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Posted 17 October 2014 - 01:10 AM

Apologies for the bump after four years, but with Project Gutenberg making Ansons account of his round the world voyage available, I thought it appropriate.

 

A Voyage Round the World by in the years 1740-44 by George Anson

 

http://www.gutenberg.org/ebooks/47130


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#10 Graham

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Posted 24 October 2014 - 12:21 AM

The following item is from Wikipedia, while the story covered was written and is set after the period covered by this thread (1577-1744), the basic idea of a man condemned to spend the rest of his days on ships, never coming close to land, his contacts monitored and his news censored and whose final resting place is this middle of the Pacific Ocean, is something that screams for use.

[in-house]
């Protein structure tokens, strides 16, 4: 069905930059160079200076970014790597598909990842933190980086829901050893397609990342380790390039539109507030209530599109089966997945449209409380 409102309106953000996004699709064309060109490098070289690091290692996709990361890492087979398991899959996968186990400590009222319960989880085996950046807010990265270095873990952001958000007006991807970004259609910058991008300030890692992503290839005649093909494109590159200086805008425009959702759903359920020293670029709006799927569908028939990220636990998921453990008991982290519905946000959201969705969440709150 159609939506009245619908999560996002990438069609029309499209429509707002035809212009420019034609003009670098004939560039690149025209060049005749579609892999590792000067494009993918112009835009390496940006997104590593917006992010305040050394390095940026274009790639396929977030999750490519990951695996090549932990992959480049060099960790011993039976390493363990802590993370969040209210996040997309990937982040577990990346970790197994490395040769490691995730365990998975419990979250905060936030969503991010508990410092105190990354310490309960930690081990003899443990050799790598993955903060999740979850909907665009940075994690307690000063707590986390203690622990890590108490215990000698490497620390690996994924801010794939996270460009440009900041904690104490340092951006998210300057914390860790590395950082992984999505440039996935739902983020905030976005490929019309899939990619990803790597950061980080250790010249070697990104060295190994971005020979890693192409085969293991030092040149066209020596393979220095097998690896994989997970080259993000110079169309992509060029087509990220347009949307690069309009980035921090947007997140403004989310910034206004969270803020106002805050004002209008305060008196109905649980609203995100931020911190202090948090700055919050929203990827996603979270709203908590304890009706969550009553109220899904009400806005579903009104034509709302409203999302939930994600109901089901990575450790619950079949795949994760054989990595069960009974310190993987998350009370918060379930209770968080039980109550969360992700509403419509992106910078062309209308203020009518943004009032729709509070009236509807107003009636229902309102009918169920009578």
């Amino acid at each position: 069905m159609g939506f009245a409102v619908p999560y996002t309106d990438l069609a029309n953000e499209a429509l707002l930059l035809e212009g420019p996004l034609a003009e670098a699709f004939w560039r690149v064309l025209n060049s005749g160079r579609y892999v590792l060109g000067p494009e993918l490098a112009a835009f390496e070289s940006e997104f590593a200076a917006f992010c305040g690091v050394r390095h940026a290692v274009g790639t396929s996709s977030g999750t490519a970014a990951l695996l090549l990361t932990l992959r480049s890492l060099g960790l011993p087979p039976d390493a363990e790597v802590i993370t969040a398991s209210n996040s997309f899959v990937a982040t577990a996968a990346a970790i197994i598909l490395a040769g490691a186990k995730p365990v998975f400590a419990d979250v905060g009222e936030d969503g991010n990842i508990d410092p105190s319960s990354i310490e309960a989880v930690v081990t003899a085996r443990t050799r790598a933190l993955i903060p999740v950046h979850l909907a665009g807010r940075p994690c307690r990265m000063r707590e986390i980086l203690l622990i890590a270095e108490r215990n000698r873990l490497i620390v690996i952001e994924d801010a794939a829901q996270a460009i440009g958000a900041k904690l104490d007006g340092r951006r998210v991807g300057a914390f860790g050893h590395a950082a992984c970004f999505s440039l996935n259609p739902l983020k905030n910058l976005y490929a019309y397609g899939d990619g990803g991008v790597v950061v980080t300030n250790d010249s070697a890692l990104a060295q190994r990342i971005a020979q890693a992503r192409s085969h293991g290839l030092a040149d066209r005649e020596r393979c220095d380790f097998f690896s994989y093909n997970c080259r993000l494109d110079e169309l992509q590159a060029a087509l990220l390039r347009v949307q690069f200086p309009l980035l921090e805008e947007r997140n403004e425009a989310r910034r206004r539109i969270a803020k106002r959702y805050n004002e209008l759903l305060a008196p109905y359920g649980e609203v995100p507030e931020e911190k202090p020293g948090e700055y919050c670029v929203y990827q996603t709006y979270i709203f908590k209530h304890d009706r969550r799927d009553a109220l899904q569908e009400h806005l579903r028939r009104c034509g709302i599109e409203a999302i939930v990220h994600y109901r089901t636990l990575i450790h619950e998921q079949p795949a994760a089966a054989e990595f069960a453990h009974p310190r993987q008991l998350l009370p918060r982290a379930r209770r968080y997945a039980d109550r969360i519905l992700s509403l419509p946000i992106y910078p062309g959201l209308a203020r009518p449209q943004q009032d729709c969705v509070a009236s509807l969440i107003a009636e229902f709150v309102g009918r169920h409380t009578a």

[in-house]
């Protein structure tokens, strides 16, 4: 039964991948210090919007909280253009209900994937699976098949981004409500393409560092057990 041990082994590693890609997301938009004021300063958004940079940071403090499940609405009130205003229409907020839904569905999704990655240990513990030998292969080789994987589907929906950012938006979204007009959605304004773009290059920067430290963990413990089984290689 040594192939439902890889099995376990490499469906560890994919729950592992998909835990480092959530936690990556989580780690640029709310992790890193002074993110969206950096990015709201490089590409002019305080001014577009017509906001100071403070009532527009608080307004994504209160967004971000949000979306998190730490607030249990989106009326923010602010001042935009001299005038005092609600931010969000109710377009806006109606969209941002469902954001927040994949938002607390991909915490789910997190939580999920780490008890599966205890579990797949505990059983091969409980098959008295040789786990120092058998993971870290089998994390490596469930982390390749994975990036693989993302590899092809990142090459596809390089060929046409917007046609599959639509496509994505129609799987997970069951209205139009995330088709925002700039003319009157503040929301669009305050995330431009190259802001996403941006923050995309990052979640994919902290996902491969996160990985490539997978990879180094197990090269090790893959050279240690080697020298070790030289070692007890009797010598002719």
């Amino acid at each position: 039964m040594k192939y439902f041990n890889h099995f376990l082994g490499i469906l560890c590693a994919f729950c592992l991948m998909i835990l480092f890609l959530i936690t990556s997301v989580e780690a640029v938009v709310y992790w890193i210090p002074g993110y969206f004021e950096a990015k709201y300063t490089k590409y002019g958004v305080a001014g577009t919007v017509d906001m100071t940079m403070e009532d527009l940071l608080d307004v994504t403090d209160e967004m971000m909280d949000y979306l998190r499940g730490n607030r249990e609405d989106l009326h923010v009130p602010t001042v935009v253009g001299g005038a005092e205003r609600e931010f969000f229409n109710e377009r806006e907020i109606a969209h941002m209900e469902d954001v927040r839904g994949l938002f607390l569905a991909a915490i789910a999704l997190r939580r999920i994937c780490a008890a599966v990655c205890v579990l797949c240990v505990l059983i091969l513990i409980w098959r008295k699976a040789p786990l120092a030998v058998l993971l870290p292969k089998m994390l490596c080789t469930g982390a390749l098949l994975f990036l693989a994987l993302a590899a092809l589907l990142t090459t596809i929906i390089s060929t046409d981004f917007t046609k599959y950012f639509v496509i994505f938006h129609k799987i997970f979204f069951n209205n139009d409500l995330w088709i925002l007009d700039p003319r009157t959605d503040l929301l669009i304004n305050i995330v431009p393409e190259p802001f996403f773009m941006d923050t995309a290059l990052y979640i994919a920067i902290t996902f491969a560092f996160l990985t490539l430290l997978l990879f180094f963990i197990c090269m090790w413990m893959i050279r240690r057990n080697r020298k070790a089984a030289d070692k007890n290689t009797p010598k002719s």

https://en.wikipedia...thout_a_Country


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#11 Gurubob

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Posted 16 May 2015 - 02:07 PM

I am interested in encounters with Maoris in New Zealand, head hunters in Papua New Guinea, cannibals in South Sea Islands and witch doctor type characters in general. Also what were the Chinese going in the Pacific at that time, as well as places like Sumatra, Java, Siam and Japan. All of these would provide interesting opportunities to develop scenarios.

#12 Gaffer

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Posted 16 May 2015 - 08:12 PM